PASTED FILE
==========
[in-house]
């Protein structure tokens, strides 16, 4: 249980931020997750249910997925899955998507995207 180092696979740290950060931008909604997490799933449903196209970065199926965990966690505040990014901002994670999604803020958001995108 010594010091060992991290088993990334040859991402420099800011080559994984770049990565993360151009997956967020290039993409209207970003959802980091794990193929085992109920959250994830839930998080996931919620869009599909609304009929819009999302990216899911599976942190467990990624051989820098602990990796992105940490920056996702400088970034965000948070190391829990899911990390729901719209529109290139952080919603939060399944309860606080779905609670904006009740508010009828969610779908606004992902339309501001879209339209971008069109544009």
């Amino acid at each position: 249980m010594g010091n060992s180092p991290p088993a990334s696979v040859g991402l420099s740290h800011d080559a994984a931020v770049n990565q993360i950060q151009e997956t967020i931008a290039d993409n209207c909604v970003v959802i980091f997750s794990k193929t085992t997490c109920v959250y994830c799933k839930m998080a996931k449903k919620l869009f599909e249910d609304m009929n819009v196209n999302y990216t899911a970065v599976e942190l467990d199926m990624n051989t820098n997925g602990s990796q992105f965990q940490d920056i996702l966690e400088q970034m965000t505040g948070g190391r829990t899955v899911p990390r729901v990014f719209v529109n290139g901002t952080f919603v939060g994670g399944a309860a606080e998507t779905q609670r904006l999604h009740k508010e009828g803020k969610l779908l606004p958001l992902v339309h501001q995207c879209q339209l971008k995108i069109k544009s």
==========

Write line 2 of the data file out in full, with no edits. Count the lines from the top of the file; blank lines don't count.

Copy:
């Protein structure tokens, strides 16, 4: 249980931020997750249910997925899955998507995207 180092696979740290950060931008909604997490799933449903196209970065199926965990966690505040990014901002994670999604803020958001995108 010594010091060992991290088993990334040859991402420099800011080559994984770049990565993360151009997956967020290039993409209207970003959802980091794990193929085992109920959250994830839930998080996931919620869009599909609304009929819009999302990216899911599976942190467990990624051989820098602990990796992105940490920056996702400088970034965000948070190391829990899911990390729901719209529109290139952080919603939060399944309860606080779905609670904006009740508010009828969610779908606004992902339309501001879209339209971008069109544009």